May 28, 1964
May 28, 1964
You know how mothers always say that their children are special? Mine are. It sounds silly to say, but there is something with them, something I haven't really wanted to acknowledge but which grows stronger by the day. There's something in their eyes that speak of the knowledge of an adult.
Funny thing is I see it more in Vergil than in Dante. I feel like there's some burden that Vergil carries, and truly I don't know what it is or what I can do to help him. It drives me mad sometimes, because a child – my child – shouldn't have the look of someone who has seen too much. The only other person, save Sparda, that has had that look, was my brother after coming back from war. Days later he'd taken a gun to his head, the images too strong. I don't want that darkness in my darlings.
But what can I do other than to be there those few times when he cries, hold him and promise him a better day? I'm lying to him; both he and I know that, which pains me even more. That Vergil knows… I, oh God, what should I do?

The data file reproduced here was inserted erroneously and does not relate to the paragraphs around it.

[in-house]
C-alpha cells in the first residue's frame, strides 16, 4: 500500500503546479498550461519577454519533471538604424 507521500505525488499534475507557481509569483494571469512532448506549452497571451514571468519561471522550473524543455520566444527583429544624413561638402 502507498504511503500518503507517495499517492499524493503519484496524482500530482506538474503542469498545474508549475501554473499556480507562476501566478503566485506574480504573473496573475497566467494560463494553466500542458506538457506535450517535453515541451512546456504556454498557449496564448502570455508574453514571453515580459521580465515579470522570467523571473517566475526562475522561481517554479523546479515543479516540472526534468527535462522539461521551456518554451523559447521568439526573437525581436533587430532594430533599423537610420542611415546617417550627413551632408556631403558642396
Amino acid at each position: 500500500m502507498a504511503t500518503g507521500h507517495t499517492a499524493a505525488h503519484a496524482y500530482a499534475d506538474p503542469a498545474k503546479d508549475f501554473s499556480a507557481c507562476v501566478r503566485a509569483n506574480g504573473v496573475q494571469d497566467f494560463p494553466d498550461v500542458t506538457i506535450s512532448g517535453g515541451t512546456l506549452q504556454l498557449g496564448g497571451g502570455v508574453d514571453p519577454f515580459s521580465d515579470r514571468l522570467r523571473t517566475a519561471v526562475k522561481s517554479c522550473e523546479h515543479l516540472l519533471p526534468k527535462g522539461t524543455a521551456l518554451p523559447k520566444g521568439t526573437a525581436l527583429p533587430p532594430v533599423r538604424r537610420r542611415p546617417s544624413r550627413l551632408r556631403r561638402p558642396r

December 21, 1964
They're two today. They grow so quickly! I can't believe it's been two years. Feels like yesterday when I held them against my chest for the first time.
December 28, 1964
December 28, 1964
Christmas is finally over. It was a disaster, really. Both boys had a cold and mild fever. I spent the major part of it feeding them chicken-soup and wiping their noses. Thankfully they've been sleeping a lot. Heaven knows it's a pain to take care of two sick kids at the same time.
February 13, 1965
February 13, 1965
Somewhere deep inside I know that I'll die for these two boys, have in fact known since I learned I was pregnant. Sparda has never said it in as many words, but I know there are things out there for him. And what better way to hurt him than by hurting his family?
All I can do is try to make sure that my baby boys survive.
July 5, 1965
July 5, 1965
I feel a little silly when I look back at what I've written. It's like I'm addressing someone else, even though I know that I'm the only one who'll ever read these pages. Perhaps, in many years, one of my boys will read this, but I doubt it. This is my comfort when there's really nobody I can talk to, my way of staying sane, if one now might call me that.